Harder to "Fly High" than Ed Trust Claims

K-12 Testing
Education Trust has repeatedly argued that there are thousands of schools that post high test scores despite serving harder to educate low-income children. But a recent report from the Great Lakes Center re-evaluated the accuracy of that claim. Author Douglas Harris looked for schools serving low-income youth that had two grades with high scores in two subjects for two consecutive years. The percentage of such schools in the U.S. turned out to be a mere 1.1. And, Harris found, if the schools are both high poverty and high-minority, the percentage of "high flyers" falls to 0.3.


By contrast, Ed Trust defined a high-flying school as one that simply managed to score high in one grade in one subject for one year. On that basis, they estimated 15.6 percent of low-income schools are successful. However, scoring high in one grade one time on one test is often a statistical fluke.


Harris' study found that Education Trust has concocted a misleading story about the ease of raising test scores: "The numbers in [the] reports are being misused in a way that understates the significance of, and need to address, socioeconomic disadvantages." Thus, he concludes, the federal No Child Left Behind law and similar state approaches which focus only on boosting test scores are unlikely to produce significant school improvement - a conclusion reinforced by a recent Harvard Civil Rights Project report (see article this issue). Harris also exposes how Education Trust's approach misuses its "high flyers" list to blame schools for not overcoming the effects of poverty.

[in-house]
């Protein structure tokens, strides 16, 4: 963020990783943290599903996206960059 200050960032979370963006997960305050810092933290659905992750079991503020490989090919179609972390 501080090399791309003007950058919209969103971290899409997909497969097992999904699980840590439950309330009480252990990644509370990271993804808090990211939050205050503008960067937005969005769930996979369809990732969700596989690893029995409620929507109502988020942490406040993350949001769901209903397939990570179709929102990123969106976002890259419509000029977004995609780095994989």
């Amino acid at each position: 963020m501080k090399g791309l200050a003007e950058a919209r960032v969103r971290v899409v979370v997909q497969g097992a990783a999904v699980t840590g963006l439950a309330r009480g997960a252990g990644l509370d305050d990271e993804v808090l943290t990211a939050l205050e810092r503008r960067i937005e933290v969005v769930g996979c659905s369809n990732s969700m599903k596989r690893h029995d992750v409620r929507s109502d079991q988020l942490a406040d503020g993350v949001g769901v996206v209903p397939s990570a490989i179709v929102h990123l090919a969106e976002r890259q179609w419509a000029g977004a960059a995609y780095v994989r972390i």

Other researchers have conducted similar studies. Stephen Krashen found that Education Trust's definition of a high-poverty school in California included schools with less poverty than the state average (see Examiner, Winter 2001-02).


Many schools make vitally important contributions against great odds. Some that serve low-income youth are indeed superior and should be treated as models. Many changes can and should be made within schools - but these do not include turning classrooms into one-size-fits-all test-prep programs as is occurring more frequently due to high-stakes testing.


More responsible treatments of the issue that ET provides can be found in The Power of Their Ideas, by Deborah Meier; Young, Gifted and Black, by Theresa Perry, Claude Steele & Asa Hilliard; The Good Common School by the National Coalition of Advocates for Students; Rethinking School Reform, by Linda Christensen & Stan Karp (eds.); and the Designs for Change report, The Big Picture, discussed in this issue of the Examiner.


Harris' report, Ending the Blame Game on Educational Inequity: A Study of "High Flying" Schools and NCLB, is at http://www.greatlakescenter.org/docs/Policy_Briefs/Ending%20the%20
or go to http://www.greatlakescenter.org and scroll down. It includes links to ET's reports.